In addition to kidney transplants, Devyser is studying the use of its technology in lung, heart, and liver indications.

Whenever the One Lambda Devyser Accept cfDNA test reaches the US market, it will face competition from CareDx and Natera, both of whom offer their own NGS-based assays, which can also be used to identify the organ at issue in multiple allograft settings.

Woodward commented that CareDx, for instance, along with academic collaborators, published a small study in 2019 showing its AlloSure test detected the correlation of higher dd-cfDNA levels with multiple allografts.

Woodward said that the study also showed that rejection identification based on higher AlloSure dd-cfDNA levels was similar in both single and repeat kidney transplant patients, and that all instances of rejection evaluated in the study came from the most recent transplant.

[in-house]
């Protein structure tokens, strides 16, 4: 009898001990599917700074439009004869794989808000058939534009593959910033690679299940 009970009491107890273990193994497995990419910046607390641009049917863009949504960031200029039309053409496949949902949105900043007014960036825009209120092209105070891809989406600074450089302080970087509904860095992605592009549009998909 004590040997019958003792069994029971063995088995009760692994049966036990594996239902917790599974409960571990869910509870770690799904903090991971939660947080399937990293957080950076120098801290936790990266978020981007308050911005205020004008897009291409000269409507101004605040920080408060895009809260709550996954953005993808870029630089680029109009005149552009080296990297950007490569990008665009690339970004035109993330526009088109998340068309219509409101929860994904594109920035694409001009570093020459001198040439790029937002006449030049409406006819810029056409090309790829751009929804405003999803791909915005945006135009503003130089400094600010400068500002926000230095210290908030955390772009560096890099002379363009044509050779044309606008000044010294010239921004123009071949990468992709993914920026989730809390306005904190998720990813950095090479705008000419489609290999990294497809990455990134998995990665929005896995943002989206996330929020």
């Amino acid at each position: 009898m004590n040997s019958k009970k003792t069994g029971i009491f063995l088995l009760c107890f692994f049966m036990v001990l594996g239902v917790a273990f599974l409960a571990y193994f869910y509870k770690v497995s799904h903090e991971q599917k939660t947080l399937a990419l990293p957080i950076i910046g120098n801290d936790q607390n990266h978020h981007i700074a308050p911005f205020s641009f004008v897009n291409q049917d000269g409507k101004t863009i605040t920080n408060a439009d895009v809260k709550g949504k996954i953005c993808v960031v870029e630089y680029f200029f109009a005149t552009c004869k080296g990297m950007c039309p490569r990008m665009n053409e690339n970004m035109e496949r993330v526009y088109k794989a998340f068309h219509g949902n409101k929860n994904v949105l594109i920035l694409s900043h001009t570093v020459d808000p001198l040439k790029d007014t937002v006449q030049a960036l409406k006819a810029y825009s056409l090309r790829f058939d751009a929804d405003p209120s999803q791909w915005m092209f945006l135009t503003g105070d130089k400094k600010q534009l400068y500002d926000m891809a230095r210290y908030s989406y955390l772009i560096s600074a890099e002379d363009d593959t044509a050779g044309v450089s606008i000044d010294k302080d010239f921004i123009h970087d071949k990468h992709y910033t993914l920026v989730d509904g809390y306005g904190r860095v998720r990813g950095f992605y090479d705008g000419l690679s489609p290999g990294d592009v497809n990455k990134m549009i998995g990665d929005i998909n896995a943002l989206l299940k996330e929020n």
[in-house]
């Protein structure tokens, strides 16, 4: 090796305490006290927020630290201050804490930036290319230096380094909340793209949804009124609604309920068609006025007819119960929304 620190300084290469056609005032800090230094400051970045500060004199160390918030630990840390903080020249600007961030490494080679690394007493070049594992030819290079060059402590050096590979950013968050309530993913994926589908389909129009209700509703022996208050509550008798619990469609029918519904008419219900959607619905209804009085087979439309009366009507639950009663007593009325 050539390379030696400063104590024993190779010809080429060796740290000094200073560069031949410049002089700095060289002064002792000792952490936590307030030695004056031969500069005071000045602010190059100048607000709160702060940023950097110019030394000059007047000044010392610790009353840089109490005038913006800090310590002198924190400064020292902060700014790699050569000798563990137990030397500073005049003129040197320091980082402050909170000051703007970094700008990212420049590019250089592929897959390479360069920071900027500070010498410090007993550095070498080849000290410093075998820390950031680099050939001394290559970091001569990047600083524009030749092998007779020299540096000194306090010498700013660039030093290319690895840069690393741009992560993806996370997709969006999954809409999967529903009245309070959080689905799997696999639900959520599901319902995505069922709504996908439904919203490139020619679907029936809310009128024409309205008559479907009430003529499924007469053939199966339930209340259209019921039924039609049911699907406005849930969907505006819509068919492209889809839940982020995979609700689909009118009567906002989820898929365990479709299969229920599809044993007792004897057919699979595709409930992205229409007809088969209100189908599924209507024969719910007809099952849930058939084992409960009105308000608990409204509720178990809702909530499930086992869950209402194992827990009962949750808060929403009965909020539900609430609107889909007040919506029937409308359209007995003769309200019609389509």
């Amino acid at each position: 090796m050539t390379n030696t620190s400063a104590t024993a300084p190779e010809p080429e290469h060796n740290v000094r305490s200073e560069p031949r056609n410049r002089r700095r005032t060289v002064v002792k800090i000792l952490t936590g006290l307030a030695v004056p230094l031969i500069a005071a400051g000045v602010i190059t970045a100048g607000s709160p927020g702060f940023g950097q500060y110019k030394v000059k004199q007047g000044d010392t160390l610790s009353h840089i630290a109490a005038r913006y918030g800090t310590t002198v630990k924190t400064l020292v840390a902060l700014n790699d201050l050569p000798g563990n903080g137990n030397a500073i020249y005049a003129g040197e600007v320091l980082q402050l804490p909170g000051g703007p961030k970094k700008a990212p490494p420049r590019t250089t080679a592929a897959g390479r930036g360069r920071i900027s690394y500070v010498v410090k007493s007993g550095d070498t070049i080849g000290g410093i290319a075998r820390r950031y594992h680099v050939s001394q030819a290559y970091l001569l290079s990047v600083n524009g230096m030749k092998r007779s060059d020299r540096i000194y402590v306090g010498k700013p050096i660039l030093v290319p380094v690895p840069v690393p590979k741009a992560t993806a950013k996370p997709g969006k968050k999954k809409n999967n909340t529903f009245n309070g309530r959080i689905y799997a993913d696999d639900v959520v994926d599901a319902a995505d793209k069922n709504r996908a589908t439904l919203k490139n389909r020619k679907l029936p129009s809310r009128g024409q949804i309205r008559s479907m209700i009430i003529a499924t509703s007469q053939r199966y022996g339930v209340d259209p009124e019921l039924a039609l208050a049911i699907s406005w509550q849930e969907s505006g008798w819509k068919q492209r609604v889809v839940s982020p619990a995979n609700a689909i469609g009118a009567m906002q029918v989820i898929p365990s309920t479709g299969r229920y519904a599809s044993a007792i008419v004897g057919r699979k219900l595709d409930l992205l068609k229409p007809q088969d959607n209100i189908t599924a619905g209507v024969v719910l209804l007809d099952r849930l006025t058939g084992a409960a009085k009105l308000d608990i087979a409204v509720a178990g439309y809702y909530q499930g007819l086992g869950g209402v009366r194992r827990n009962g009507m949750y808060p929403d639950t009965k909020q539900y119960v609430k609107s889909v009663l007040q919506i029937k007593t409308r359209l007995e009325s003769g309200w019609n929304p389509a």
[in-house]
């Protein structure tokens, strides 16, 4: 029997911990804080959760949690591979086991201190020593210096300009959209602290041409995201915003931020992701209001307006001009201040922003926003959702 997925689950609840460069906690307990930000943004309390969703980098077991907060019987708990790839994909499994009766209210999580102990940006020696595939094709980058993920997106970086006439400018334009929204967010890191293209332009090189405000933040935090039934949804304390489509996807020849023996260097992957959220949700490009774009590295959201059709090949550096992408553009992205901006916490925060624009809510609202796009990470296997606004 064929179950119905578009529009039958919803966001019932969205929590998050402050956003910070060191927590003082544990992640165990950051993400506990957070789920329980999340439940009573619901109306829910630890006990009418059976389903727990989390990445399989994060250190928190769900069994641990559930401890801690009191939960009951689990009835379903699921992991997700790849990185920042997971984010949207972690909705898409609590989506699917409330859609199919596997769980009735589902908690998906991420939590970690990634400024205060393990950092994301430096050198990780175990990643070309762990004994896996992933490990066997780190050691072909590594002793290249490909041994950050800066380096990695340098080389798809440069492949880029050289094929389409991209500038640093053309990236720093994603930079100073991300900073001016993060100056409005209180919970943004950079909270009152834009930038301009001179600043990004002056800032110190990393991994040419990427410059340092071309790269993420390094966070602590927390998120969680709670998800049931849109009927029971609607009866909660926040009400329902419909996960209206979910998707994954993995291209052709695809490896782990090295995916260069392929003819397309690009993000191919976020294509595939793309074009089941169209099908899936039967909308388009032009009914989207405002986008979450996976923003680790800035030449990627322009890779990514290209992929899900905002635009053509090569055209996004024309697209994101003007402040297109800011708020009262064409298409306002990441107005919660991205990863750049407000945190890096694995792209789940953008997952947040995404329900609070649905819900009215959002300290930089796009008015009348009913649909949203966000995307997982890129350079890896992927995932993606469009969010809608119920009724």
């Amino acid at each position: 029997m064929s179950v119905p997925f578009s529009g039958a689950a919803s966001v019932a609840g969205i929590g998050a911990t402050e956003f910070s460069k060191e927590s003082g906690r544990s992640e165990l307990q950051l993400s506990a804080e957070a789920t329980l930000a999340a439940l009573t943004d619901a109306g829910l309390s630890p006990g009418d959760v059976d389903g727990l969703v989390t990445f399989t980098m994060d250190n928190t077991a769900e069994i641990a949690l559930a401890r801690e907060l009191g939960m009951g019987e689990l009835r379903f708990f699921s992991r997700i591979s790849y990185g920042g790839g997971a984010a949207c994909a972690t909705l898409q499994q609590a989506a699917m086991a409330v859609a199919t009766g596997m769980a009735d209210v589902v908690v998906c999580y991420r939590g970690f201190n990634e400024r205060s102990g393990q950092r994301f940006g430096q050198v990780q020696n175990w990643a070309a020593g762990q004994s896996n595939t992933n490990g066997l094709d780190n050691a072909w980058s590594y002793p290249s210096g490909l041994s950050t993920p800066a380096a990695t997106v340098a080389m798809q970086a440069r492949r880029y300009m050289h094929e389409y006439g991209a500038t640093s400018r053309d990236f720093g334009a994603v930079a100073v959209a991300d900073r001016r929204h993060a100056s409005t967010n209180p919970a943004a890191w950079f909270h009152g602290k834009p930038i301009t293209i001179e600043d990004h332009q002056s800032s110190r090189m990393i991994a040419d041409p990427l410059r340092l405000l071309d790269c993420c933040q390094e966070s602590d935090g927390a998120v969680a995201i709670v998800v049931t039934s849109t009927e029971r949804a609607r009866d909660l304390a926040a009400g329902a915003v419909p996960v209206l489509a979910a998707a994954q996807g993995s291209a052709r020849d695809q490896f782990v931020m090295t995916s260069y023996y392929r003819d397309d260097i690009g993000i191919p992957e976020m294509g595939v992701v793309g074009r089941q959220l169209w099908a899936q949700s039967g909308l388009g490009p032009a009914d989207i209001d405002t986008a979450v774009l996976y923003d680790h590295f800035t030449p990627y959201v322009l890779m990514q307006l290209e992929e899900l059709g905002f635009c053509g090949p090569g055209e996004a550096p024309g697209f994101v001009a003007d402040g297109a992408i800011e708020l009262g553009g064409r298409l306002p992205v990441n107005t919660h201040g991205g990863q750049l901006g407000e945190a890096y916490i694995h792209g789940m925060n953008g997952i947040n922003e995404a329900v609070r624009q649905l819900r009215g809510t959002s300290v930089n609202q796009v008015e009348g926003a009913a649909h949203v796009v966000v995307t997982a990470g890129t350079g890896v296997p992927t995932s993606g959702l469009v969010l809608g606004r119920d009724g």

"None of the data we have seen published or reviewed is relative to the prior transplant," he said.

Uhlin expressed optimism at the eventual US regulatory approval and commercial uptake of Devyser's kits, touting the combination of the kits with software to analyze the results, which he said "makes [them] very easy to use."

"With this setup," he said, "it makes it possible for [someone] in a university laboratory to do the analysis."

Ultimately, Uhlin explained, the company wants its products in hospital laboratories, where the need for fast turnarounds mean that those end users should not have to depend on sending samples away for analysis.

"We have built a solid ground in Europe," Uhlin said, "but for us, a big part of the future is the US, and that's why we're going to focus our resources on establishing ourselves there."